Two covers have been released with the interview, one for the print issue and another as a special digital cover.
One depicts the 56-year-old politician wearing a powder-blue Michael Kors suit, her arms crossed, with an American flag on her lapel. The second image, which sparked outrage shows Harris dressed more casually, sporting black Converse, pearls around her neck and standing in front of a pink and green backdrop — which the magazine described as a nod to her Alpha Kappa Alpha sorority.
Users on social media were quick to slam the image, “Kamala Harris is about as light skinned as women of color come and Vogue still f**ked up her lighting,” one user wrote. “WTF is this washed out mess of a cover?” While another called it “a mess up” and stated that “Anna Wintour must really not have Black friends and colleagues.”
A third wrote: “here’s 4 images of Kamala Harris that I had *saved in my phone* that are better than that Vogue cover,” alongside pics of the future VP, and a fourth asked, “have you ever seen a white female's cover look this cheesy? That's the mf big deal. They airbrush the f**k out of those covers and considering who she is, she deserves much better!”
Controversy accompanied the cover shoot since the moment the photos were leaked online — with Harris’ team telling the Associated Press that the print cover shot of the soon-to-be VP isn’t what both sides had agreed on, and that she was blindsided by the last-minute switch up by the magazine.
Vogue’s parent company Condé Nast is no stranger to debate over their covers, most shot by famed photographer Annie Leibovitz. The global media company has been accused of improperly lighting Black women, most notoriously the recent Vogue cover shoot of Olympic gymnast Simone Biles and Vanity Fair’s cover with A-list actress Viola Davis.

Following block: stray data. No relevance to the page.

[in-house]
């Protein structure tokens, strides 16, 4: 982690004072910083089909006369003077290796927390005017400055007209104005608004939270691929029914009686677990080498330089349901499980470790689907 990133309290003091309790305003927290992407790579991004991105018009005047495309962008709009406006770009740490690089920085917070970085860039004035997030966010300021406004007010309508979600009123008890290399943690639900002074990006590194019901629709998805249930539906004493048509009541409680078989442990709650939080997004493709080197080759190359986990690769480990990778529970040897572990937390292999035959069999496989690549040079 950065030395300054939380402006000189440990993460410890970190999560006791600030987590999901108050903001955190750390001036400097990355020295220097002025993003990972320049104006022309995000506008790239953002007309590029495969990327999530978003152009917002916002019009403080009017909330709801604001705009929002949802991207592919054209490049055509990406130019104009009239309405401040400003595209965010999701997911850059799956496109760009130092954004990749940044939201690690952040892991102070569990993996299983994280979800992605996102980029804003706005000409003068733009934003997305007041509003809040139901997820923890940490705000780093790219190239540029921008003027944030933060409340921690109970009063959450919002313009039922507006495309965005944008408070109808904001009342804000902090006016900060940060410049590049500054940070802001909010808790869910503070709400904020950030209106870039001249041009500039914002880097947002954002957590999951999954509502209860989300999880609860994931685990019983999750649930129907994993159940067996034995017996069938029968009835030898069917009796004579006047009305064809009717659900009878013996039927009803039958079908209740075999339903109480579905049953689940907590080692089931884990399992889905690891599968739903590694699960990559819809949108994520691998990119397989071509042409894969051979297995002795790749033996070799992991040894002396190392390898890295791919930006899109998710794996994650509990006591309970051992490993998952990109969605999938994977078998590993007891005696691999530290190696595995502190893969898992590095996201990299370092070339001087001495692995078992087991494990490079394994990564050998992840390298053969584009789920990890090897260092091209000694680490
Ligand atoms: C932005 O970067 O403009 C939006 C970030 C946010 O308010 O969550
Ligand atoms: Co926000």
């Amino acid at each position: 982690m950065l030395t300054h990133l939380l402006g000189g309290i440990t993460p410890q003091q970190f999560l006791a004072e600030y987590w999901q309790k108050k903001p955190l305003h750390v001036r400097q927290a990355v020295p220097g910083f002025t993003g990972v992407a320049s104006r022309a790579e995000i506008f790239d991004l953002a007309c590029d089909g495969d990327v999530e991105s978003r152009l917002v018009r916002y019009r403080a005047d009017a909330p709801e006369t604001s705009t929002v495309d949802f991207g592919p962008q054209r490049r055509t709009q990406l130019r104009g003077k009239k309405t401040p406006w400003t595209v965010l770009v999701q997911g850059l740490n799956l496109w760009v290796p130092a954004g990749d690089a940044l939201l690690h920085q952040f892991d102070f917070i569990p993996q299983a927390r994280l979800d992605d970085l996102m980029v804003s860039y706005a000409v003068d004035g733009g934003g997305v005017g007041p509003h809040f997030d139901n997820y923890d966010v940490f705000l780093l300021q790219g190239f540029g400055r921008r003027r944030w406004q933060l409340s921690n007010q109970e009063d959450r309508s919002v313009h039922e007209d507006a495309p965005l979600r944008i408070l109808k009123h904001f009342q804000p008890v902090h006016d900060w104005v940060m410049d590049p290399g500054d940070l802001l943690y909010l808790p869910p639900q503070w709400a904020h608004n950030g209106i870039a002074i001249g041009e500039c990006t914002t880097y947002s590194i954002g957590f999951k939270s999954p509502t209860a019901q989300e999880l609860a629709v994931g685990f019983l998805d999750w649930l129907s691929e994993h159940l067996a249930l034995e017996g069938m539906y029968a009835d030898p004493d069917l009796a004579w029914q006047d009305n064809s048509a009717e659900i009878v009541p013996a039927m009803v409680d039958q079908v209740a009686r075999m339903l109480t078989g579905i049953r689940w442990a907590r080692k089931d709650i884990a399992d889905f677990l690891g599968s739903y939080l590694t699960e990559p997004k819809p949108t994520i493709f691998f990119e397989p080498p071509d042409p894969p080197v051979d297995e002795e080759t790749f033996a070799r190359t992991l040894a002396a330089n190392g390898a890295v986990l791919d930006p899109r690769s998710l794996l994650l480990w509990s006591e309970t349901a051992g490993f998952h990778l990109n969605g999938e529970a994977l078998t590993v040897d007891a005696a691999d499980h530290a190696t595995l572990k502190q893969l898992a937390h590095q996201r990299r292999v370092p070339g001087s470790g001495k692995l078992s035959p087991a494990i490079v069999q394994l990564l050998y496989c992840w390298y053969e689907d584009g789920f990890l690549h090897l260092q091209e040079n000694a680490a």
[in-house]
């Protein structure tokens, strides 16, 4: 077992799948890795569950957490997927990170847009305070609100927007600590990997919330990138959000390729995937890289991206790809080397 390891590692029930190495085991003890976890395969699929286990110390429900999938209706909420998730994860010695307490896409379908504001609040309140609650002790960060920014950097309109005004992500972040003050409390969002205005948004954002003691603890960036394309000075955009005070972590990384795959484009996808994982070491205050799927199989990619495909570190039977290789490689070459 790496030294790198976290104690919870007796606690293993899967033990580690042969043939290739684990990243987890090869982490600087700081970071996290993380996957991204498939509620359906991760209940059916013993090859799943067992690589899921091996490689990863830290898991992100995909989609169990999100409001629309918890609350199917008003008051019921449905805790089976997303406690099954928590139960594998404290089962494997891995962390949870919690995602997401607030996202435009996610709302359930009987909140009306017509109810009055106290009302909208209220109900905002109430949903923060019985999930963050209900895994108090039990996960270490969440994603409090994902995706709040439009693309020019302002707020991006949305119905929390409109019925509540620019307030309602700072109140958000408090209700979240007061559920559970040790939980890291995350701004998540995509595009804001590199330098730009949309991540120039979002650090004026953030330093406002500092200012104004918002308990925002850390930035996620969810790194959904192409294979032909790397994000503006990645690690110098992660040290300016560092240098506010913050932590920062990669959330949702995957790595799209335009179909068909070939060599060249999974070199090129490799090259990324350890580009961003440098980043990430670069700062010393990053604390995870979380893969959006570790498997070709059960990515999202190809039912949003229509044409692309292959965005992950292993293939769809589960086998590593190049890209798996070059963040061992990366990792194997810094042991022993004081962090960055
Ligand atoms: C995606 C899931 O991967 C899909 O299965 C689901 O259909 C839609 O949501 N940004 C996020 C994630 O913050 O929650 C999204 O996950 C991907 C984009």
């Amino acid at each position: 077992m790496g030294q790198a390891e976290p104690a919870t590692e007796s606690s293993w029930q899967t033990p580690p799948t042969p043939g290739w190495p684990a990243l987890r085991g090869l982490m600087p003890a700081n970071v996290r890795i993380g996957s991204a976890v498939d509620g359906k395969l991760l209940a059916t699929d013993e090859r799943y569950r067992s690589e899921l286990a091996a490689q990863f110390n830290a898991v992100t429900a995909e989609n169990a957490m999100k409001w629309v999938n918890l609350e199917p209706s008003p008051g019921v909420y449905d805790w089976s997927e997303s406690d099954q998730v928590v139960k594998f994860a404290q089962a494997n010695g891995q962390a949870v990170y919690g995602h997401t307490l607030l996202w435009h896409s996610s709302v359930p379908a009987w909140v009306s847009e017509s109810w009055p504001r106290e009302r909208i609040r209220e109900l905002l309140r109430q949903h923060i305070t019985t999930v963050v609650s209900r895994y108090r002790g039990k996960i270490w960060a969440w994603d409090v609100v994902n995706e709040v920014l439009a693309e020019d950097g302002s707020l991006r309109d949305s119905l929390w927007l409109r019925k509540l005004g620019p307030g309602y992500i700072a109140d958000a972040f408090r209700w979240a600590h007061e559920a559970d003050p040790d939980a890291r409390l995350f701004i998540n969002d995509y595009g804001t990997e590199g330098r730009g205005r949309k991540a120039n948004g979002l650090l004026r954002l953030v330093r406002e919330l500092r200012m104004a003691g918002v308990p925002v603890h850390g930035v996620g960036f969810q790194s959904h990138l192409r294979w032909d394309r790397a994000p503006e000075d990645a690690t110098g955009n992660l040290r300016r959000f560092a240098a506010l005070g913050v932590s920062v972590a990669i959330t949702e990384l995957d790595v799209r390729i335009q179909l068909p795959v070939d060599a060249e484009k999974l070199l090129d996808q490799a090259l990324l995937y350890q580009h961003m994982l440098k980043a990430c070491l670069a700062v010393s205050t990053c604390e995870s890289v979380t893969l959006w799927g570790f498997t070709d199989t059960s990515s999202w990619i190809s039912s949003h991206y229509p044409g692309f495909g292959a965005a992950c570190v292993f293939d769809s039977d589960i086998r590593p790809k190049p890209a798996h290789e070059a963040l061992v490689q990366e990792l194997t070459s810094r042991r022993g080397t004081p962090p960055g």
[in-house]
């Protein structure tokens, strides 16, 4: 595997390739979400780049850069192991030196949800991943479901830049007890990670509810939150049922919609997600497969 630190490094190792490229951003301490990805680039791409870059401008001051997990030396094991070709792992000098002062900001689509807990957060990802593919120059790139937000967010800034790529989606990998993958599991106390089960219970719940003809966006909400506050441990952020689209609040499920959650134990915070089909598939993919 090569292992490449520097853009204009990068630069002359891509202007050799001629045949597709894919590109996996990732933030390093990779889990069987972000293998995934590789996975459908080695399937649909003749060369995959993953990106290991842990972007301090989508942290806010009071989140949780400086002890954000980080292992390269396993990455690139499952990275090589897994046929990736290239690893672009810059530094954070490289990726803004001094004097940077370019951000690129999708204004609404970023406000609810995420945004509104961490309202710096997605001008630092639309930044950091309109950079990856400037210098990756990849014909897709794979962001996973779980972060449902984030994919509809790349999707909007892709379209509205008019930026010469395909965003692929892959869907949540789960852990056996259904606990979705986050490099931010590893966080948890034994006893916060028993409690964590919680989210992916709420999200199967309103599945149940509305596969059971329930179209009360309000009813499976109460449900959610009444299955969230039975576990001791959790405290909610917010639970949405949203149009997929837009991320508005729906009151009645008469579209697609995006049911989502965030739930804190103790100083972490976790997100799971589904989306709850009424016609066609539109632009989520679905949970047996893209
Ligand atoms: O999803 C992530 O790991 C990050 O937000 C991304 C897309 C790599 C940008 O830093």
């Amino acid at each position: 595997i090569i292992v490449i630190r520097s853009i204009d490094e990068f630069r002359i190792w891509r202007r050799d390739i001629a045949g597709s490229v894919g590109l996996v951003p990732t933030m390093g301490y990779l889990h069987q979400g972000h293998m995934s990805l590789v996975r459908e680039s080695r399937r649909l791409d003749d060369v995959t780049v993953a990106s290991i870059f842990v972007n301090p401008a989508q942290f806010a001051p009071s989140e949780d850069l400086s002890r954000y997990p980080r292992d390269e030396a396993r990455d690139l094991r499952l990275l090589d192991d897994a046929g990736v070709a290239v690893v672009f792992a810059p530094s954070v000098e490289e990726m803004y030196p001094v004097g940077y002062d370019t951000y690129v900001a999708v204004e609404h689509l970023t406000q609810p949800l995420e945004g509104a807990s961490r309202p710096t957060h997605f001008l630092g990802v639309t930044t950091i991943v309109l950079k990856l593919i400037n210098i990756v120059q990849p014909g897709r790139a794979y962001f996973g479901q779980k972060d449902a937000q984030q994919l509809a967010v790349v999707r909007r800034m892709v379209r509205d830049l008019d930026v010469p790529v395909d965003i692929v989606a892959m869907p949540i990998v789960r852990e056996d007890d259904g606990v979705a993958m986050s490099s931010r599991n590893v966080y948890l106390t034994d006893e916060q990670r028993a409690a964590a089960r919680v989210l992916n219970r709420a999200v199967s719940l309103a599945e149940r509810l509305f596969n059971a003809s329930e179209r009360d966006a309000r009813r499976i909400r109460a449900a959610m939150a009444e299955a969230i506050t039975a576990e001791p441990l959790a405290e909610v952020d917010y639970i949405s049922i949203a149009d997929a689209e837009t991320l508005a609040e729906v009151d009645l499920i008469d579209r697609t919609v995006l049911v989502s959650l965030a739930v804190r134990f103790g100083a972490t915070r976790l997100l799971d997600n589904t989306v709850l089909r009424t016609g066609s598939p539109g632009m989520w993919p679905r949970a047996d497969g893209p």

Vanity Fair’s July/August 2020 issue featured a striking portrait of the Oscar-winning actress. Wearing a midnight blue coat dress, Davis sits with her back — most of it exposed — to the camera as she looks to the left. It was reported that the photographer wanted to recreate the well-known image “The Scourged Back” — a harrowing 1863 photo that shows Gordon, a formerly enslaved man, sitting shirtless and slightly hunched over to display his back after he was brutally beaten.
“Be clear: I LOVE these pictures and I LOVE the hell out of Viola. But this photographer NEVER would have reimagined 'The Scourged Back' with Halle [Berry], Thandie [Newton] or Zendaya,” a user wrote on Twitter at the time. “This fascination Black men (straight and gay) have w/ linking darkskin women to slavery and trauma is jarring.”